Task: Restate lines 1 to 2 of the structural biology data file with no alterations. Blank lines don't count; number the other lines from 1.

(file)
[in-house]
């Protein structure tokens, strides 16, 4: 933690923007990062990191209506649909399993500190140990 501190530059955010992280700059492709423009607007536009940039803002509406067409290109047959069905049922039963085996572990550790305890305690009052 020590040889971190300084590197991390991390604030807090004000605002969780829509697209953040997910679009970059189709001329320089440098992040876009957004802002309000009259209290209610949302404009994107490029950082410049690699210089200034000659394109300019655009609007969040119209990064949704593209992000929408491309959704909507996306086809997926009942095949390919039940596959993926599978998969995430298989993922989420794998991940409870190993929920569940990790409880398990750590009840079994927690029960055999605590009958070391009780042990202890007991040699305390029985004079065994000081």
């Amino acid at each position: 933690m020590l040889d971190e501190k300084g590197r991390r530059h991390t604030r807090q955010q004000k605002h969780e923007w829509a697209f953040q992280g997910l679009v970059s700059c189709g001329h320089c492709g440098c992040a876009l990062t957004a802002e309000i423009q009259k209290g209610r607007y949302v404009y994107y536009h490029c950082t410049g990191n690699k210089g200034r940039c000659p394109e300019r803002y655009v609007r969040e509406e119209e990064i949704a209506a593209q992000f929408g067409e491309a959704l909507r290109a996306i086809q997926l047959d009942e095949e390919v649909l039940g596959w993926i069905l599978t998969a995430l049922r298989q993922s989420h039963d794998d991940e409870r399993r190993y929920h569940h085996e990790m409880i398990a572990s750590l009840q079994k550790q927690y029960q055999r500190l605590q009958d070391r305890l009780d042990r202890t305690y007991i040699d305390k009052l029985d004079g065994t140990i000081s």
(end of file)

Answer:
[in-house]
């Protein structure tokens, strides 16, 4: 933690923007990062990191209506649909399993500190140990 501190530059955010992280700059492709423009607007536009940039803002509406067409290109047959069905049922039963085996572990550790305890305690009052 020590040889971190300084590197991390991390604030807090004000605002969780829509697209953040997910679009970059189709001329320089440098992040876009957004802002309000009259209290209610949302404009994107490029950082410049690699210089200034000659394109300019655009609007969040119209990064949704593209992000929408491309959704909507996306086809997926009942095949390919039940596959993926599978998969995430298989993922989420794998991940409870190993929920569940990790409880398990750590009840079994927690029960055999605590009958070391009780042990202890007991040699305390029985004079065994000081």